I have to confess to a certain smugness of late which I am making a serious effort to throw off. As a Christian who also happens to be a practicing accountant with a training in economics, the current economic climate is providing abundant food for thought.
For a number of years it has been clear to me, and I am sure others, that things could not continue as they were going. I remember discussions with friends and colleagues back in the 1980’s, concluding that the only way to make money out of one’s house is to trade down. This of course was out of the question for anyone with a family. As the 1990’s rolled on we talked about the spiralling cost of mortgages with young couples on anything less than two professional salaries effectively being priced out of the market in many parts of the country. Hindsight is easy, but as the new century turned it was increasingly evident that the more expensive houses and mortgages became, the less would be available out of household incomes for spending in the shops. Ultimately, there had to come a point where consumers could no longer afford to buy the goods necessary to keep their employer’s in business.
Except that consumers had found a way out of the problem – credit cards. After they had borrowed from their mortgage on the back of ever rising property values, consumers reached for their wallets and flexed their flexible friends. Once the limit on one card was used up, out came another to take on the increasing debt burden. Let’s not mention the banks just yet in this sorry tale. We can come to them later.
At this point in the plot, the Christian in me cannot help but observe that in the space of 20-30 years there has been a subtle but significant change in perceptions of wealth. There was once a time (remember Granny?) when if you wanted something, you saved for it. If you couldn’t afford to save, you did without. In economic terms, consumption was a function of historic income and savings. Somehow along the way that has changed. There is now an expectation, particularly among the young, that whatever is desired can be had, and had right now. Current income isn’t a problem other than in providing sufficient surplus each month to pay something towards the credit card balance. In other words, consumption is now a function of some multiple of current income.
Again, acknowledging the wonderful value of hindsight, it was still possible to recognise that the consuming population couldn’t continue growing their debt forever. Some might, by increasing their incomes, but this was never an option for the population as a whole. Arithmetically there has to come a point for any borrower where the amount of surplus income available to repay a mounting debt is less than the interest added each month. Beyond that point, the debt simply runs out of control.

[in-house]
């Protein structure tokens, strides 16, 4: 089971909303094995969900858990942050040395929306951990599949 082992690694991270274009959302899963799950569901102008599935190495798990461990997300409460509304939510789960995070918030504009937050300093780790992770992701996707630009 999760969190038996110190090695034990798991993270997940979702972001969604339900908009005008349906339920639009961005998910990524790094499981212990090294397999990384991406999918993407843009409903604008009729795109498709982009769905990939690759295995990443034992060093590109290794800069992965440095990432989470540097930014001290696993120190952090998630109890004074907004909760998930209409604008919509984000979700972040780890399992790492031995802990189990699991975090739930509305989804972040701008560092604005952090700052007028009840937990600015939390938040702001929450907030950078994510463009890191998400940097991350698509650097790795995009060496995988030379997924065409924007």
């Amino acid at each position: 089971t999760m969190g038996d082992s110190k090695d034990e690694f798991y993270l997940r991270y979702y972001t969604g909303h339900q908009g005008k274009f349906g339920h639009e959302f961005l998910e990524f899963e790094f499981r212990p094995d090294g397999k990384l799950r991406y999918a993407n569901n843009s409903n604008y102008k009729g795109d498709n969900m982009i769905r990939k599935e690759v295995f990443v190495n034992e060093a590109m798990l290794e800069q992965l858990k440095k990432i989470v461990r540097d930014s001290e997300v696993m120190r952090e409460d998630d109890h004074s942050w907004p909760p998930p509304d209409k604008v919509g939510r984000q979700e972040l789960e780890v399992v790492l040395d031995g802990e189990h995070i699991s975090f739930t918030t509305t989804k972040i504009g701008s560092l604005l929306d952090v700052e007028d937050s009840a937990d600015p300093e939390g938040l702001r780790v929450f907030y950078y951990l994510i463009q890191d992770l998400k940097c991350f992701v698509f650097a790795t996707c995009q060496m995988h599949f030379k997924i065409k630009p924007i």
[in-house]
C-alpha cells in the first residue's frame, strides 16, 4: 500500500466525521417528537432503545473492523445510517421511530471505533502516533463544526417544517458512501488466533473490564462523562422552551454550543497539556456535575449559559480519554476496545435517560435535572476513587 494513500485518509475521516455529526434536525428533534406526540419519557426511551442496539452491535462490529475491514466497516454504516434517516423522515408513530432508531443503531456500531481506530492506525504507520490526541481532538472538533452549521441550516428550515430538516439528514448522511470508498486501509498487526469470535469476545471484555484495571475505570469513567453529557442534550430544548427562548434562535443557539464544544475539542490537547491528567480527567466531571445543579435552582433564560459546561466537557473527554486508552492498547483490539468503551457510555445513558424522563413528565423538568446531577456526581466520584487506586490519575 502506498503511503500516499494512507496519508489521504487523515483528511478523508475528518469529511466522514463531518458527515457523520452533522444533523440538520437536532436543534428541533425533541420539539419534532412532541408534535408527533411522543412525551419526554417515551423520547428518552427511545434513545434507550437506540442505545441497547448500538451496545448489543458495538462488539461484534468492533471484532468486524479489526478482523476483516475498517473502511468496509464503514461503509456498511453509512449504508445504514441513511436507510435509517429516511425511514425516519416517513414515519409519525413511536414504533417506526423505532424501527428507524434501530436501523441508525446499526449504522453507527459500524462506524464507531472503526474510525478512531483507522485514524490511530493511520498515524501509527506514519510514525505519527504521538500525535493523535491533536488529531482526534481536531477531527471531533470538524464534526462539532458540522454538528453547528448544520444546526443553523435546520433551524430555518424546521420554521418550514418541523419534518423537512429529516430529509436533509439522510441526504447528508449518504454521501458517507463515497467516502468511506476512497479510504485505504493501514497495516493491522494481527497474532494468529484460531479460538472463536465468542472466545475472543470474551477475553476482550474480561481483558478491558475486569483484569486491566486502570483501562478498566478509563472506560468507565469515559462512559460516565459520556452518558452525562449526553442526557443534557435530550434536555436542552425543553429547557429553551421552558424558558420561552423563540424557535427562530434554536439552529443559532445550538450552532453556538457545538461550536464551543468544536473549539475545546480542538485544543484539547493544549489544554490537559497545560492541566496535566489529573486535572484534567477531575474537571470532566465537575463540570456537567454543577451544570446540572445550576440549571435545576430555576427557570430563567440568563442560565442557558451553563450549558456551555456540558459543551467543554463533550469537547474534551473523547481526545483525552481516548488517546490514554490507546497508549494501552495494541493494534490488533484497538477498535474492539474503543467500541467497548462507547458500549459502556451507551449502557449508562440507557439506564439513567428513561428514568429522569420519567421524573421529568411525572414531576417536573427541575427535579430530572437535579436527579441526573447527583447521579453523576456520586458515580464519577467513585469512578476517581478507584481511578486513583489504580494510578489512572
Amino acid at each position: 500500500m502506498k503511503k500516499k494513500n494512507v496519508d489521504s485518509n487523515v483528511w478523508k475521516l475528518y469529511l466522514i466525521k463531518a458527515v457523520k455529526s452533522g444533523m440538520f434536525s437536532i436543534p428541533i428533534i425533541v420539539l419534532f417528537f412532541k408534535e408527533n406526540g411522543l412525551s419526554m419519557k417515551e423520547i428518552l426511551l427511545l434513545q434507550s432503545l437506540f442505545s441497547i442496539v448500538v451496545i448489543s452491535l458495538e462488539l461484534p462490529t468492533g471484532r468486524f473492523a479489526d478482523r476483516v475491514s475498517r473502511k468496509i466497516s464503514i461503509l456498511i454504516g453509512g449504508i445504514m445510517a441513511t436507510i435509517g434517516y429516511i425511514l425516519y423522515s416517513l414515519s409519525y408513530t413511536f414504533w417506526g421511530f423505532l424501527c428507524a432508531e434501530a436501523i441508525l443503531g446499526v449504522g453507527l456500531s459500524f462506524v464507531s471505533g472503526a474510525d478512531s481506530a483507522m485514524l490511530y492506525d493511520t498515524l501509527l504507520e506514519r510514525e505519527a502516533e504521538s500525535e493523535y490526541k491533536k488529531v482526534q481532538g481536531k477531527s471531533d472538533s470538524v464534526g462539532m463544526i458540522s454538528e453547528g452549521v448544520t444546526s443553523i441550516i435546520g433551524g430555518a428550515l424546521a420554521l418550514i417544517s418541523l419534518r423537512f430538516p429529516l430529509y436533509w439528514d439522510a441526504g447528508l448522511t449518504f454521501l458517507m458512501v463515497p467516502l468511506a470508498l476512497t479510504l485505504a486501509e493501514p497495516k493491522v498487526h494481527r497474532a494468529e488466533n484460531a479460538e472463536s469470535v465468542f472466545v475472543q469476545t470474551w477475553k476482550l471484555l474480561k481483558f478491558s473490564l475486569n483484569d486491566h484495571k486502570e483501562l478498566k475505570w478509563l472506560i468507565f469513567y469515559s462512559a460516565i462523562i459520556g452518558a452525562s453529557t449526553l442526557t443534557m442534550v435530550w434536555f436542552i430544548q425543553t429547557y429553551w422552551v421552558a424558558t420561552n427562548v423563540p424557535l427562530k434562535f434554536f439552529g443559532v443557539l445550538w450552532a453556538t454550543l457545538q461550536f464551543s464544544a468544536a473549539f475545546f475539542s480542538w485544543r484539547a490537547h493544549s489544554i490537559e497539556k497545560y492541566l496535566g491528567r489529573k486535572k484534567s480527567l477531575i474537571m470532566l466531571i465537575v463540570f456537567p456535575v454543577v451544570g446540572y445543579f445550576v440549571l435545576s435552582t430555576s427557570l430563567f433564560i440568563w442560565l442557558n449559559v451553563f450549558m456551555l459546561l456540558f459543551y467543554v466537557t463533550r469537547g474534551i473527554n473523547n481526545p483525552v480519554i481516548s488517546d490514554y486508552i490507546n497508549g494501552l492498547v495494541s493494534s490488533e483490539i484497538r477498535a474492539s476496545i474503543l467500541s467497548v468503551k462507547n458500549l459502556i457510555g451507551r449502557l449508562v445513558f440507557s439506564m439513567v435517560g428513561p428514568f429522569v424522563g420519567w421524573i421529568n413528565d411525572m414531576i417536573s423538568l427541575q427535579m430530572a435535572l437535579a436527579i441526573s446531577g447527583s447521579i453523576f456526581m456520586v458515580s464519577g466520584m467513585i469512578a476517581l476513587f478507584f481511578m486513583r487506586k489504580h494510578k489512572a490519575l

So where do the banks fit into this? In the good old days when banks had managers in them, they took deposits and out of those deposits made loans. (This is slightly simplistic, but only slightly). Then the banks cottoned on to a wizard wheeze. If they could borrow money, they could lend even more and make even bigger profits. And what better opportunity to lend than to a nation of consumers with inflating house values and an appetite to consume like there was no tomorrow? Now, it has always been recognised that any bank which lends money will face bad debts at some point. Therefore, prudence (and banking regulations) dictate that the banks maintain a level of easily liquidated assets on their balance sheets. These can be cashed in if needed. Call it a rainy day fund. They all did this but ended up holding assets worth less than face value and possibly worth as little as nothing. Lets not go into sub-prime lending and collateralised debt obligations just now. So when the wheel comes off the cart and banks can no longer borrow the funds they need to lend to people that need to consume – the bubble that has been expanding for two decades suddenly explodes.
Banks stop lending to businesses because they don’t have the funds to lend. Businesses lay off their workforce because they have gone bust or fear doing so. Employees stop flexing those credit cards in the shops, leading to more businesses going bust and round we go again.
So who was it got us into this fine mess? Here is a Christian answer. If consumers had listened to their Grannies and learnt to distinguish between need and want, they would not be saddled with crippling debt and the possibility of losing their home. If banks had understood the folly of lending to individuals for spending on holidays and restaurants, then their balance sheets would not have been so vulnerable to a global setback. True, in this ‘if only’ world economic activity would have been a lot less than we have seen. We would have fewer cars, smaller televisions and only one winter coat instead of four. But perhaps, like Granny, we might see value in things other than material possessions. Money is useful but that is all. Once it becomes our God then we are lost.